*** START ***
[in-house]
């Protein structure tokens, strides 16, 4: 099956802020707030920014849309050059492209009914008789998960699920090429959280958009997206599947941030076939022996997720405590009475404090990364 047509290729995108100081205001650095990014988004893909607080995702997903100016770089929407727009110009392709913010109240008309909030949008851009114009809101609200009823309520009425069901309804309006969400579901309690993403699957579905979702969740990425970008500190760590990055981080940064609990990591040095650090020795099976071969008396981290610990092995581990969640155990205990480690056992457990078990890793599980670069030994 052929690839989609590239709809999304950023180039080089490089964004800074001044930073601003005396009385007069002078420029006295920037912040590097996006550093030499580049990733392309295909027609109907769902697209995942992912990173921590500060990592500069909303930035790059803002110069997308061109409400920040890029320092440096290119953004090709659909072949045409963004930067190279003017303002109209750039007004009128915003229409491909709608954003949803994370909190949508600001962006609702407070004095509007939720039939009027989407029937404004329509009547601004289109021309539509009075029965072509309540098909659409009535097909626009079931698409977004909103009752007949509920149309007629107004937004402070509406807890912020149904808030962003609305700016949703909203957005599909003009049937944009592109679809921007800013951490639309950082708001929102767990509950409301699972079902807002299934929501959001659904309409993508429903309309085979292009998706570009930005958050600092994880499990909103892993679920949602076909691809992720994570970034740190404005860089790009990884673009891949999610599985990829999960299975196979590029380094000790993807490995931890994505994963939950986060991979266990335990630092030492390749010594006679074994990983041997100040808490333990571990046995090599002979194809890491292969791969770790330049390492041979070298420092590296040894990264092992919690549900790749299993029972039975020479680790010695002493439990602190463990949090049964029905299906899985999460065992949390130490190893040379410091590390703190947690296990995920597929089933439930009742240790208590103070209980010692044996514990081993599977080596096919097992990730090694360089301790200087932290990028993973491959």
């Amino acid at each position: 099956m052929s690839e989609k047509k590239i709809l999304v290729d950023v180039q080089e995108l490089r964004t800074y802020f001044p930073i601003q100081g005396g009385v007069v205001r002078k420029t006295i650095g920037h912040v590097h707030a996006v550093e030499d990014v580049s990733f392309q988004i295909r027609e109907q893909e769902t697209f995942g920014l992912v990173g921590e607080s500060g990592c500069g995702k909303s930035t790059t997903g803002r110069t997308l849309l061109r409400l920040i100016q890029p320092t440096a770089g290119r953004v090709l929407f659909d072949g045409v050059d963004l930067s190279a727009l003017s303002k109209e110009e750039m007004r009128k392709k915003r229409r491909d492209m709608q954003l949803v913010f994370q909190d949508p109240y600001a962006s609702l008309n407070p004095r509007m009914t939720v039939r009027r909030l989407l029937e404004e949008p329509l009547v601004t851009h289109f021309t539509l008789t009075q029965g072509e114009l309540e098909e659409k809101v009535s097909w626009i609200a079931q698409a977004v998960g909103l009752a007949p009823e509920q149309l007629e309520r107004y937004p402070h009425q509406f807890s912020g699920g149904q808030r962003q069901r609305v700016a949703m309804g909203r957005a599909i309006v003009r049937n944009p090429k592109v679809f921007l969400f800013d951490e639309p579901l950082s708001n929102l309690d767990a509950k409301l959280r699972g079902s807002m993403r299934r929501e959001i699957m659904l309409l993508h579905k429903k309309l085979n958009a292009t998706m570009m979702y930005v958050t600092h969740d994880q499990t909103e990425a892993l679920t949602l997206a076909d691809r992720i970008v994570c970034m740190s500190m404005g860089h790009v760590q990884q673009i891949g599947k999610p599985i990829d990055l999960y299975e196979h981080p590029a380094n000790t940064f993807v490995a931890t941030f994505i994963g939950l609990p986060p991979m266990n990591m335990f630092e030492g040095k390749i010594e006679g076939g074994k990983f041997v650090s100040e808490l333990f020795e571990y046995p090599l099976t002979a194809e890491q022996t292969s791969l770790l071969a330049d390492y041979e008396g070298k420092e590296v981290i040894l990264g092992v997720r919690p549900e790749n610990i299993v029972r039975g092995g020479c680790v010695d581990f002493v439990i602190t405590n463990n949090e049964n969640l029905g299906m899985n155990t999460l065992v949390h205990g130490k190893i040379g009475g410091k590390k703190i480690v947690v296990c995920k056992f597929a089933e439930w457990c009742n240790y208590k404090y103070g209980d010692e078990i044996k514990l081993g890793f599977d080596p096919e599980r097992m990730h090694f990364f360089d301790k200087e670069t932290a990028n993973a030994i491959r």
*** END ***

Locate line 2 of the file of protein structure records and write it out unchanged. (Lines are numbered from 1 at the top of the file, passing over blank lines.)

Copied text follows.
């Protein structure tokens, strides 16, 4: 099956802020707030920014849309050059492209009914008789998960699920090429959280958009997206599947941030076939022996997720405590009475404090990364 047509290729995108100081205001650095990014988004893909607080995702997903100016770089929407727009110009392709913010109240008309909030949008851009114009809101609200009823309520009425069901309804309006969400579901309690993403699957579905979702969740990425970008500190760590990055981080940064609990990591040095650090020795099976071969008396981290610990092995581990969640155990205990480690056992457990078990890793599980670069030994 052929690839989609590239709809999304950023180039080089490089964004800074001044930073601003005396009385007069002078420029006295920037912040590097996006550093030499580049990733392309295909027609109907769902697209995942992912990173921590500060990592500069909303930035790059803002110069997308061109409400920040890029320092440096290119953004090709659909072949045409963004930067190279003017303002109209750039007004009128915003229409491909709608954003949803994370909190949508600001962006609702407070004095509007939720039939009027989407029937404004329509009547601004289109021309539509009075029965072509309540098909659409009535097909626009079931698409977004909103009752007949509920149309007629107004937004402070509406807890912020149904808030962003609305700016949703909203957005599909003009049937944009592109679809921007800013951490639309950082708001929102767990509950409301699972079902807002299934929501959001659904309409993508429903309309085979292009998706570009930005958050600092994880499990909103892993679920949602076909691809992720994570970034740190404005860089790009990884673009891949999610599985990829999960299975196979590029380094000790993807490995931890994505994963939950986060991979266990335990630092030492390749010594006679074994990983041997100040808490333990571990046995090599002979194809890491292969791969770790330049390492041979070298420092590296040894990264092992919690549900790749299993029972039975020479680790010695002493439990602190463990949090049964029905299906899985999460065992949390130490190893040379410091590390703190947690296990995920597929089933439930009742240790208590103070209980010692044996514990081993599977080596096919097992990730090694360089301790200087932290990028993973491959």